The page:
Katherine Butler: 'Suffragettes' of Iran demand to be heard

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If what unfolded over the past week was a Tehran "spring", then it was, at least partly, driven by the pent-up despair of women, who more than any other group, have waited in vain for more than 30 years to get back their social and political rights.

As the campaign of Mirhossein Mousavi, the main reformist challenger, took off, the rallies and gatherings grew bigger and more vibrant and everyone noticed how so many of those out flag-waving, whistling and shouting for change were young women.

They were of course wrapped, as the law dictates, in head scarves and modest, figure-disguising tunics. But as the chanting grew louder, their slogans grew more audacious than anything heard publicly in the past three decades. Some were even demanding an end to "dictatorship". Remarkably, there was no move to silence them or move them off the streets. Yesterday as the votes were cast, women too, were out in force.

But does the mobilisation of Iran's women during the election mean they emerge from the excitement with anything more lasting to show than hoarse throats and green paper baseball caps over their hijabs?

Legally they are second-class citizens. Despite extraordinary gains in education and the professions the life of a woman is still worth (according to the male-run judiciary) only half that of a man. Men can divorce on a whim, women have to jump through impossible hoops. Women football fans who want to cheer on their teams have to cut their hair and dress up as boys.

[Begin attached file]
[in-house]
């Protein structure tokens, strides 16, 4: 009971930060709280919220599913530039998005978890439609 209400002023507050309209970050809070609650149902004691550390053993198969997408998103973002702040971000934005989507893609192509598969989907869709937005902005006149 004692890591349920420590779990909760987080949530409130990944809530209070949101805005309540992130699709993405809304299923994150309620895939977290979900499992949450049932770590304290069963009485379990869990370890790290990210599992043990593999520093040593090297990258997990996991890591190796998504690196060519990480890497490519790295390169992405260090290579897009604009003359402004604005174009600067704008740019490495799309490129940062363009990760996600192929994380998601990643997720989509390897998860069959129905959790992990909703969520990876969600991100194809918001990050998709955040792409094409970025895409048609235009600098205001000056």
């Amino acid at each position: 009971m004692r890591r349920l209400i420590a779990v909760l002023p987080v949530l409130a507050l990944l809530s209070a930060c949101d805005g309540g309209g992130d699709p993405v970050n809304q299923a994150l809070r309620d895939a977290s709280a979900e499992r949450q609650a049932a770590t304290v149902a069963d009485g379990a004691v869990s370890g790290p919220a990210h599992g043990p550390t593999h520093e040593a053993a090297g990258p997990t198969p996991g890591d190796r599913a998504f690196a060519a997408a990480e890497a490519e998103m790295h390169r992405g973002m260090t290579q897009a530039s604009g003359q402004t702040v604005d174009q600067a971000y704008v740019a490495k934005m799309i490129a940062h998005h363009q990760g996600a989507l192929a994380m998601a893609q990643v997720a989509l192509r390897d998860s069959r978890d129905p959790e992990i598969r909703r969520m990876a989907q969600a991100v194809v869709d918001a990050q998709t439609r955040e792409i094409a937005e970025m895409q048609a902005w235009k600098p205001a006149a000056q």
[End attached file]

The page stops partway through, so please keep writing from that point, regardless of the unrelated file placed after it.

In the past two to three years, women campaigning peacefully for civil rights have, like 19th-century suffragettes in Britain, been arrested, detained flogged or jailed just for attempting to raise awareness of injustices. What they want is disappointingly modest by the standards we use to judge Iran: not revolution or regime change, just equal rights, within the Islamic system.

All three candidates challenging President Mahmoud Ahmadinejad competed to promise a better deal for women. These men would, of course, have to work hard to give women a worse time than the devout firebrand Ahmadinejad. And Iran's Islamist political system makes meaningful change extremely difficult for any president to deliver.

But the appearance on the campaign trail of Zahra Rahnavard, Mr Mousavi's wife, and her open discussion of such things as the morality police jolted the debate and gave voice to many ordinary women. If nothing else, women should now feel entitled to shout louder for real political space. More importantly, the patriarchal clerics who run Iran will have a harder time ignoring women if they are to retain any of their fading legitimacy.

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